Formerly known as the Moluccas, these islands are the original Spice Islands, which in the 16th and 17th centuries lured the major seafaring nations of Europe to come to trade and to establish their power and influence in this part of the East.

Chinese annals of the Tang dynasty from around the middle of the 7th century A.D. make mention of a land named Mi-li-ku. The 14th century Javanese manuscript 'Nagarakertagama' mentions the name Maloko, meaning the island of Ternate, part of this province, which in the 17th century was known to the Portuguese as Moluquo.

It was Nicoli de Conti, however, who in 1440 revealed the existence of the Spice Islands to the Europeans. Using his information, Fra Maura drew his world map, and soon the race to the East began. In 1511, the Portuguese built their first fort in the area on the island of Ternate and established their monopoly of the clove trade.

The Spanish also came, but posed little trouble to the Portuguese. The Dutch, who arrived in 1599, on the other hand, proved to be their toughest contestants in the quest for Maluku's treasures. Armed conflicts broke out, taking a toll not only between the two rival European powers, but also among the local populations. The Dutch finally emerged as winners and established their trade monopoly with iron hand. Whole villages were razed to the ground and thousands of islanders died in the so-called Hongi expeditions launched by the Dutch to maintain their trade monopoly.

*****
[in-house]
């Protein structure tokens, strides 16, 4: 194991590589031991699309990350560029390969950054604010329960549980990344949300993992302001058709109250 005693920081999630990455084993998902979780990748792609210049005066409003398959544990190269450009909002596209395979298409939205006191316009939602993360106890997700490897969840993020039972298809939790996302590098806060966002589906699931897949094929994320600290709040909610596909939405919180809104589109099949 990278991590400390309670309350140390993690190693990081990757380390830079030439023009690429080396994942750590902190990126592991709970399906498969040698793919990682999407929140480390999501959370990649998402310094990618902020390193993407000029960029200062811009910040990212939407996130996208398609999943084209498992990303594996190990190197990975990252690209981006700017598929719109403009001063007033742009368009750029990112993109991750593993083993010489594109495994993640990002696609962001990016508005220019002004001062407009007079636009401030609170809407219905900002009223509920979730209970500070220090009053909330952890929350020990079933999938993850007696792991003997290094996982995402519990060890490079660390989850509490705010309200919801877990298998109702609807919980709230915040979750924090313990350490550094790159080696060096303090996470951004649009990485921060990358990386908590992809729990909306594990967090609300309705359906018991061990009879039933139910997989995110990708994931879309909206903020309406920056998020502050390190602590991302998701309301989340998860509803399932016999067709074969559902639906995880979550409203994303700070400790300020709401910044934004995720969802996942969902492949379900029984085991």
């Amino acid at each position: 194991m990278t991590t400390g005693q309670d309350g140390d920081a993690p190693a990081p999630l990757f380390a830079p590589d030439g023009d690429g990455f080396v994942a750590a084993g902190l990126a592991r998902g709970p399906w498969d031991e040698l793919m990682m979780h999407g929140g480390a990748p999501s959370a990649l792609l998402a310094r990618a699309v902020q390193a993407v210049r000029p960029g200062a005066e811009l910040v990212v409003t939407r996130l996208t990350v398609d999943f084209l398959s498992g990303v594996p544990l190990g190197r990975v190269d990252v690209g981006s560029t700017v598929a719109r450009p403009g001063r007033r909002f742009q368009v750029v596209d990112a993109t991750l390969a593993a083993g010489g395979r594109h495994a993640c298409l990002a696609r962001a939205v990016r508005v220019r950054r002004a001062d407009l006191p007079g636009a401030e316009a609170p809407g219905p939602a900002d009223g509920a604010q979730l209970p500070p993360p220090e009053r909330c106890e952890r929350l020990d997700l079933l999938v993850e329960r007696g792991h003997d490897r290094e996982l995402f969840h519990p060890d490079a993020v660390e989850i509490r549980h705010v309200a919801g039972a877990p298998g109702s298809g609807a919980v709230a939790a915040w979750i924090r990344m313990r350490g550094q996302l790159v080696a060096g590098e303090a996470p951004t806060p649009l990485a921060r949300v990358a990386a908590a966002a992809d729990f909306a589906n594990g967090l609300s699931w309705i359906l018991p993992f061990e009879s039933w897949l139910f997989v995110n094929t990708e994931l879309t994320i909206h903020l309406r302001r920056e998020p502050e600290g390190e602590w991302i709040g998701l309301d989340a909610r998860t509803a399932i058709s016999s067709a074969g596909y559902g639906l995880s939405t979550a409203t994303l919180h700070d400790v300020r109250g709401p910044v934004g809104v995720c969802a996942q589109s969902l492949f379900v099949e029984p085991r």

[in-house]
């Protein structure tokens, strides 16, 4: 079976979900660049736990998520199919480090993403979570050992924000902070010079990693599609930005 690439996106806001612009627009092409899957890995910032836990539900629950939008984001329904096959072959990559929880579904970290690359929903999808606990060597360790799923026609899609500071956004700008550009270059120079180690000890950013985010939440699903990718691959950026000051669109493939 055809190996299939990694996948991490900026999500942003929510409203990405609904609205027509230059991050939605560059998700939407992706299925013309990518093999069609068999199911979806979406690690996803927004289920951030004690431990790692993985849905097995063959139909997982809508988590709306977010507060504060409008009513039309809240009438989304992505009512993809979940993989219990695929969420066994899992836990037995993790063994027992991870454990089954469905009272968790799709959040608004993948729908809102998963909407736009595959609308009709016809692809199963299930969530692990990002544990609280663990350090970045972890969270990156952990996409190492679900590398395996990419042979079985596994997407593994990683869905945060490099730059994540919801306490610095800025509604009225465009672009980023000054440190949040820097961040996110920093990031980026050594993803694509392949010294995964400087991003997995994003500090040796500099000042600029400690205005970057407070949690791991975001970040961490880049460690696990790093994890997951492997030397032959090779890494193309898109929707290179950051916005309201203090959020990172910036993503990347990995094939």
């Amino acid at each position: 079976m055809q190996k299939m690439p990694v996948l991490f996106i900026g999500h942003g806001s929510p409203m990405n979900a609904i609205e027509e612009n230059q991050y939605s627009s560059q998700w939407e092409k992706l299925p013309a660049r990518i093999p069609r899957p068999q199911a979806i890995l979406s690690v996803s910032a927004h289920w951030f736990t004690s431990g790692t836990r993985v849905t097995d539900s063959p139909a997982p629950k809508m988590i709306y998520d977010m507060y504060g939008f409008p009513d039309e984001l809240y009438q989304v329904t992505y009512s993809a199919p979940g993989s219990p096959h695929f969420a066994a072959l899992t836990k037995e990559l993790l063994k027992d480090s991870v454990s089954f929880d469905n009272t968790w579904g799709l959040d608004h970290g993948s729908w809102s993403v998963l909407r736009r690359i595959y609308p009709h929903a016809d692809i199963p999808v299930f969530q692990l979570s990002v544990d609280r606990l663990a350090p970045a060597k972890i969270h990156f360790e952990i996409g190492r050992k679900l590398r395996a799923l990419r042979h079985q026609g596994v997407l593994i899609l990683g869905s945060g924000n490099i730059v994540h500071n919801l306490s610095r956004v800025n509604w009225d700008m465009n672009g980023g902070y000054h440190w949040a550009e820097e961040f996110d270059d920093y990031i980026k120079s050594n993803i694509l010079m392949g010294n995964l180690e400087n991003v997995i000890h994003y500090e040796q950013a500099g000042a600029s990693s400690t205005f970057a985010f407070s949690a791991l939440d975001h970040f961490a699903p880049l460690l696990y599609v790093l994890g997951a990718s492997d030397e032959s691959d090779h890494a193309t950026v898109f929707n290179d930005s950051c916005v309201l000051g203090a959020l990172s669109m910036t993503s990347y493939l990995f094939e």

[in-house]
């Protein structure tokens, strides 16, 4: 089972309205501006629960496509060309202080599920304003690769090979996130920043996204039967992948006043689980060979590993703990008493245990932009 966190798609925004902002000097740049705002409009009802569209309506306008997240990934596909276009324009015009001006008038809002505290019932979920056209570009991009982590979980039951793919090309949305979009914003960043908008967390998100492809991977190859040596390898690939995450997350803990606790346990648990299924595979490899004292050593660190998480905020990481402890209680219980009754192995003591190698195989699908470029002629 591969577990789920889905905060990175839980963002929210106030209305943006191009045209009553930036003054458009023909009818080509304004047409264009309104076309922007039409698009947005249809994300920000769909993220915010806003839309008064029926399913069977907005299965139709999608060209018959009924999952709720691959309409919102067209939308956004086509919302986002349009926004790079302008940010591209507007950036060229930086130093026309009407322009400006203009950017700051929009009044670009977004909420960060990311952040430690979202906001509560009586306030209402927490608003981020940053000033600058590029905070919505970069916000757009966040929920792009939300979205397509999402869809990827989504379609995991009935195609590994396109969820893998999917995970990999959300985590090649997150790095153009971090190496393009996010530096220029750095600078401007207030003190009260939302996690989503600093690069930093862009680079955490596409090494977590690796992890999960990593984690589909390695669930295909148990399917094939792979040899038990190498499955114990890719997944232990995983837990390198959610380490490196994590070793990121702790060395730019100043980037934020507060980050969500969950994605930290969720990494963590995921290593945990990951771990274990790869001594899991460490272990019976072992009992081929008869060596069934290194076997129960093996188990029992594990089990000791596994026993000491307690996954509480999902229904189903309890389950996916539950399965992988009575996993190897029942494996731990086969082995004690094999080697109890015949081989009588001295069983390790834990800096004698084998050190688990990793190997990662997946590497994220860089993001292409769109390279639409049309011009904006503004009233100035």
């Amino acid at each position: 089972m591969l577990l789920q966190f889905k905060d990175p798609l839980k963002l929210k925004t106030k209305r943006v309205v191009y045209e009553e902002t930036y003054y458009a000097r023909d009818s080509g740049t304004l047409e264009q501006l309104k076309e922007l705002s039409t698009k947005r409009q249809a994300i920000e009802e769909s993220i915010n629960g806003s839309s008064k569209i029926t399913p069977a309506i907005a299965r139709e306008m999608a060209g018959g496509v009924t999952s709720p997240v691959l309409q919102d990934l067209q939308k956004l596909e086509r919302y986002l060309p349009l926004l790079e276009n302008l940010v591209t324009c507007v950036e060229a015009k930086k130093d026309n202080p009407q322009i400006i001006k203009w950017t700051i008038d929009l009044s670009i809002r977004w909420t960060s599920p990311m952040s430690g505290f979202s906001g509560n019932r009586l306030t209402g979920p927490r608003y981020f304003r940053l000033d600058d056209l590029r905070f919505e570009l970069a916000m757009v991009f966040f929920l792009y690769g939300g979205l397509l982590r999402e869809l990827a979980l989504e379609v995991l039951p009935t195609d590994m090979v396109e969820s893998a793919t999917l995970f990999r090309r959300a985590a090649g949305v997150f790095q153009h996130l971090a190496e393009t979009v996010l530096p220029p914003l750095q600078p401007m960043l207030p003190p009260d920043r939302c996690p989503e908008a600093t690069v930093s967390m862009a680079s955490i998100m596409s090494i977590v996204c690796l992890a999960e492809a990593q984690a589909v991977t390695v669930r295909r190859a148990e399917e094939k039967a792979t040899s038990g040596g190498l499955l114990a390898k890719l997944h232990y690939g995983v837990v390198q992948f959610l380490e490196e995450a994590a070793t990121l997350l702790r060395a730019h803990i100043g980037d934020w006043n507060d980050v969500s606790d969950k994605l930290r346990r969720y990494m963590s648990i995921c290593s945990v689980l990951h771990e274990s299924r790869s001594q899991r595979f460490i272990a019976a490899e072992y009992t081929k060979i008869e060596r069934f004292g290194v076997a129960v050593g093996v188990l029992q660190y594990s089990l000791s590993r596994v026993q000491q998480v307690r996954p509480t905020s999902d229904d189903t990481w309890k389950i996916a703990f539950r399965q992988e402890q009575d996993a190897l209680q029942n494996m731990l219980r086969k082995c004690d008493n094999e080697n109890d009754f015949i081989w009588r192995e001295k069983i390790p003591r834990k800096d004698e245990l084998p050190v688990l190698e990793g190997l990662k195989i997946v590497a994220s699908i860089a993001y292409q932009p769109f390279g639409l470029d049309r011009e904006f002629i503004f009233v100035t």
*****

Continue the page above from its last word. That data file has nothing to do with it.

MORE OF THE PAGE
The British occupied Maluku for a brief period during the Napoleonic war between England and France. Dutch rule was restored in 1814, leading to a new rebellion under Matulessi, which the Dutch suppressed with difficulty. The compulsory cultivation of spices was abolished in Maluku only in 1863.

Traces of that turbulent period in Maluku's history can still be found on a number of islands. However, Maluku's great attraction for present-day visitors is its sea gardens, beaches and the beauty of the land. Music and dances and hybrid culture in general, are among the strong tourist drawing cards. Maluku Utara or North Maluku became a separate province from Maluku on January 1, 2000. Fish and other sea products are nowadays Maluku's major sources of revenue, but nickel, oil, manganese and timber also contribute to the province's wealth.

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